Photo/Illutration Beansprout stir-fry (Photo by Atsuko Shimamura)

Editor’s note: In the Taste of Life series, cooking experts, chefs and others involved in the field of food introduce their special recipes intertwined with their paths in life.

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Beijing-born cooking expert Wu Wen has imparted Chinese home cooking in Japan for years. Our new series on cooking will start by introducing her beansprout stir-fry.

Wu says the beansprout is “a vegetable that represents spring” and is like “a symbol of life.” It is an indispensable ingredient of “chunbing” (spring pancake). a traditional Chinese dish eaten to celebrate the first day of spring.

Similar to crepes, spring pancakes are made by kneading flour with water, flattening thinly and cooking in a pan. The pancake serves as a wrapper to roll in beansprout stir-fry as well as meat, vegetables and many other ingredients.

Wu says the dish heralds the much-awaited coming of spring, and her family members enjoyed it together.

Beansprouts are now available year-round at moderate prices. But when Wu was a child, that was not the case even if money was no object.

Her family started growing them at home, keeping track of the days so they were ready by the beginning of spring.

Family members immersed mung beans in water and covered them with slightly thick linen cloth that served as a “futon” for the beansprouts. Everyone in her family looked forward to the roots emerging, followed by the spurt of shoots.

Wu fondly recalls how her grandmother and mother fussed over how the beansprouts grew, saying things like, “It will be too late unless they grow faster” and “We must put them where it is warm.”

In the end, they stir-fried the fresh and crunchy beansprouts and enjoyed them in a wrapper made from flour.

They are indeed a symbol of life.

“We take in the vital energy of the beansprouts and wake our bodies that had been in a state of slumber during the winter,” Wu says. “For us, beansprout stir-fry is a delicacy.”

While it is very simple to make the stir-fry, do add a dash of “huajiao,” or Sichuan pepper popular in China, to give aroma. The flowery aroma will subdue the grassy smell of the beansprouts.

The seasonings are kept simple as well. The sweetness of the beansprouts will be highlighted by adding a little salt and vinegar as a hidden seasoning at the end.

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Wu Wen: Born in Beijing in 1963, Wu came to Japan in 1990. The Chinese home cooking which she served to her friends created a stir and kickstarted her career in cooking. Wu opened her own cooking salon in Tokyo in 1997. She has written books, including “Wu Wen no wake atte oishii yasai no okazu” and “Pekin no daidokoro, Tokyo no daidokoro.”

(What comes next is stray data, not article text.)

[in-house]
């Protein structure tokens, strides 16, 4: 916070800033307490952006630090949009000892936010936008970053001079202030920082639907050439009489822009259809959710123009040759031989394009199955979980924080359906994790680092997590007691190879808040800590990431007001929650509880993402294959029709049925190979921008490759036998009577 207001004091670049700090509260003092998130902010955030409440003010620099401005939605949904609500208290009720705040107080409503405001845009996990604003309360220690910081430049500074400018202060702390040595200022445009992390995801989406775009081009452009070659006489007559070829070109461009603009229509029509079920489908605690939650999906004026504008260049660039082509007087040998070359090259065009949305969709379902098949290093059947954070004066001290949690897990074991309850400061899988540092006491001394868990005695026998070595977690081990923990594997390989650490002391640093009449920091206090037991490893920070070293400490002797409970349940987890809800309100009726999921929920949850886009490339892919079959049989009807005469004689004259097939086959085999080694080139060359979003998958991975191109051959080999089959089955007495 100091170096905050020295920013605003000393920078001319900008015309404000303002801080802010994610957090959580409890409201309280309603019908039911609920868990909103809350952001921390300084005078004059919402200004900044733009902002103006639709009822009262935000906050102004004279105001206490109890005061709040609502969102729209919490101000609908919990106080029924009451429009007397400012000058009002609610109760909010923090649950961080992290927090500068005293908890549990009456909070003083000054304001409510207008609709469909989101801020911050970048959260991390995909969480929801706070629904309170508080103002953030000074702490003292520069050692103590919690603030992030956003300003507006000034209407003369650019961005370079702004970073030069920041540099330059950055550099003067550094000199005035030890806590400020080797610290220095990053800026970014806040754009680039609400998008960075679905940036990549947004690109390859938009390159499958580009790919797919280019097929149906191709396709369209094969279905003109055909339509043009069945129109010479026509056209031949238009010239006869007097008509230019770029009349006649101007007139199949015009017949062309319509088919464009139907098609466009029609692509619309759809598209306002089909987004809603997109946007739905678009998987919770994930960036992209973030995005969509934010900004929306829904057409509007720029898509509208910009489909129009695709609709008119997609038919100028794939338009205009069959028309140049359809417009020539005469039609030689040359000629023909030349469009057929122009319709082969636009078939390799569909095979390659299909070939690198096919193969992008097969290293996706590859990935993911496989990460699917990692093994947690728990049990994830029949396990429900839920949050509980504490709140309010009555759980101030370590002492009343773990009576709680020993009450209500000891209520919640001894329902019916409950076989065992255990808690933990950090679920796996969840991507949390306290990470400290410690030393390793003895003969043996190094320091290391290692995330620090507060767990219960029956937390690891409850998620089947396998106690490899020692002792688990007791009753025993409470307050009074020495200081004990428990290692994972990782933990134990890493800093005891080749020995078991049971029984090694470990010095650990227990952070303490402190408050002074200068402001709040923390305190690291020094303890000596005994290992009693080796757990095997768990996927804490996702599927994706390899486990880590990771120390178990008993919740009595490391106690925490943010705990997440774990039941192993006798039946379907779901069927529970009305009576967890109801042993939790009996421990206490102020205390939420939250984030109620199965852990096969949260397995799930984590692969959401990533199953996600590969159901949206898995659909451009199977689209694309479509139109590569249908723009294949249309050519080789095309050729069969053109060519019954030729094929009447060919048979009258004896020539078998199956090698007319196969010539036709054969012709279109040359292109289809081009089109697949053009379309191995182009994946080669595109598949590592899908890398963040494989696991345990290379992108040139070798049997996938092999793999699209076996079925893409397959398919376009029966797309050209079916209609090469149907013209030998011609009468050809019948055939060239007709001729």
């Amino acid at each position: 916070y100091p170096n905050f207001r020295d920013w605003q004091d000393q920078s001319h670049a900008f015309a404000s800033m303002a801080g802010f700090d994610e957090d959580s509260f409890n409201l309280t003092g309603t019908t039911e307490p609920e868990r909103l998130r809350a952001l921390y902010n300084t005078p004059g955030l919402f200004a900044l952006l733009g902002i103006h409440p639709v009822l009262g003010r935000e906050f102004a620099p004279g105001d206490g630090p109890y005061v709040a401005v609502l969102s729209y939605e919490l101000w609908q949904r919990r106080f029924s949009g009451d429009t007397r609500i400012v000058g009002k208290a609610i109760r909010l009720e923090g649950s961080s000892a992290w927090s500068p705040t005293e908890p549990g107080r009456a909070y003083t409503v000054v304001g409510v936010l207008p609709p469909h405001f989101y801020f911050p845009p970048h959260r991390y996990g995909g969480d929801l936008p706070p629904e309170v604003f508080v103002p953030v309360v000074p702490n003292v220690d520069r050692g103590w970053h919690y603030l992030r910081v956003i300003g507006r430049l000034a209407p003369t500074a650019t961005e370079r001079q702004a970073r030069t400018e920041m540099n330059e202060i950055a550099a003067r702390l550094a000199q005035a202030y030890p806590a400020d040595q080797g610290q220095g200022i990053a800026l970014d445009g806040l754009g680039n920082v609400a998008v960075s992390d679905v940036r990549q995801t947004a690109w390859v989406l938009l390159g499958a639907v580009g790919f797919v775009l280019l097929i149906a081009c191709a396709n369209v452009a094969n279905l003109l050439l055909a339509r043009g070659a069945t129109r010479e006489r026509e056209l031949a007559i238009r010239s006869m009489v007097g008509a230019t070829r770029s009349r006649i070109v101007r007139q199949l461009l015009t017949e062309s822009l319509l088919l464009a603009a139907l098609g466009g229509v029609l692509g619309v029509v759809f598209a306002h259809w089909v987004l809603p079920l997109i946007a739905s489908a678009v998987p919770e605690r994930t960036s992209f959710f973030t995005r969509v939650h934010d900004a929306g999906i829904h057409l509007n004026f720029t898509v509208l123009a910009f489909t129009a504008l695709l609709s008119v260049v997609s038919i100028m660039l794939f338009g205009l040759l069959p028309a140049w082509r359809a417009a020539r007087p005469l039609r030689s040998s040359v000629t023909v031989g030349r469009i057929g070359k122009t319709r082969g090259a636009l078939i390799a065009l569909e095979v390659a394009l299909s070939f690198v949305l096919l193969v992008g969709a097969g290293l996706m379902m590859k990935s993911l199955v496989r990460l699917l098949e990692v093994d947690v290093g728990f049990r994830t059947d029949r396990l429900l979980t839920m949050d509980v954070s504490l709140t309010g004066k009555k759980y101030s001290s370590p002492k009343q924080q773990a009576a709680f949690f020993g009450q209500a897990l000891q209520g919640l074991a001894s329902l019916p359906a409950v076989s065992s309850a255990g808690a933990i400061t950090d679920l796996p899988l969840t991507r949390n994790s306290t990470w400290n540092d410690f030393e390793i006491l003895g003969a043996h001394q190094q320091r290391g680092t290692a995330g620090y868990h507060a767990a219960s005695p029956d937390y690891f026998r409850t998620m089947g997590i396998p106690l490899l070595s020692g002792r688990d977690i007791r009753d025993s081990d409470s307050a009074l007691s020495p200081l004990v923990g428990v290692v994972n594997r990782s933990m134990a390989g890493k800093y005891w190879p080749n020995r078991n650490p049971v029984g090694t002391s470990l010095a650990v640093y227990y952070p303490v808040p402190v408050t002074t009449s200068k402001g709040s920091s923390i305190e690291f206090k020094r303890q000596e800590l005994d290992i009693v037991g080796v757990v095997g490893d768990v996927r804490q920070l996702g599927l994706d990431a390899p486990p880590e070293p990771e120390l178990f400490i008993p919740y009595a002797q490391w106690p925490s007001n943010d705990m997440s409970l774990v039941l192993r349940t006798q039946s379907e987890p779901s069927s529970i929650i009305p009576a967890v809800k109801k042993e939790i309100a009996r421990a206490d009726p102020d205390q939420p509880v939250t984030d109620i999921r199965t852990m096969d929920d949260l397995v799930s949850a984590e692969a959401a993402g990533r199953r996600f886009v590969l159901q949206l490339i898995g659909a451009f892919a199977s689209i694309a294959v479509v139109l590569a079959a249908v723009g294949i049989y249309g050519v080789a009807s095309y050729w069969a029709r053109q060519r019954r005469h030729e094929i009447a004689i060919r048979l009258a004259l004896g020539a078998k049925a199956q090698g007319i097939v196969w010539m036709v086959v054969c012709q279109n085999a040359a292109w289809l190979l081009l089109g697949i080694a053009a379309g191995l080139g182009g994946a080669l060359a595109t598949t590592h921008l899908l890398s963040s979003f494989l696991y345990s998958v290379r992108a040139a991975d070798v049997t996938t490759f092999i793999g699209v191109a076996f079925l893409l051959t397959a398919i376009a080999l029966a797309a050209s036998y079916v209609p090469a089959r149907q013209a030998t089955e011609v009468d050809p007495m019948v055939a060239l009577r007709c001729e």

Wu Wen (Photo by Atsuko Shimamura)


Main Ingredients (Serve two)

1 bag (200 grams) beansprouts (moyashi), 1 tsp vinegar, 1/4 tsp salt, 10 Sichuan peppercorns, 1 Tbsp oil (light colored “taihaku” sesame oil if available)

1. Remove roots and leaves from beansprouts.

Remove fibrous root and leaf from the beansprouts. (Photo by Atsuko Shimamura)

2. Add oil and Sichuan pepper to stir-fry pot or frying pan and place on heat. When aroma rises, add beansprouts and let oil coat them. Stir-fry slowly on lower medium heat until beansprouts become transparent.

Coat the beansprouts with oil first. (Photo by Atsuko Shimamura)

3. Flavor with vinegar and salt.

About 70 kcal and 0.7 gram salt per portion
(Nutrient calculation by the Nutrition Clinic of Kagawa Nutrition University)


A key is to remove the roots and leaves from the beansprouts. This will improve the texture and leave no fibrous feel in the mouth. The beansprouts will also look nicer, like “silver needles.” This takes a little time but do give it a try.

Sesame oil made by pressing toasted sesame seeds produces a toasty flavor. “Taihaku” sesame oil is extracted from pressed raw sesame seeds. Lacking in strong flavor, it adds a refreshing umami to the dishes.

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From The Asahi Shimbun’s Jinsei Reshipi (Life Recipe) column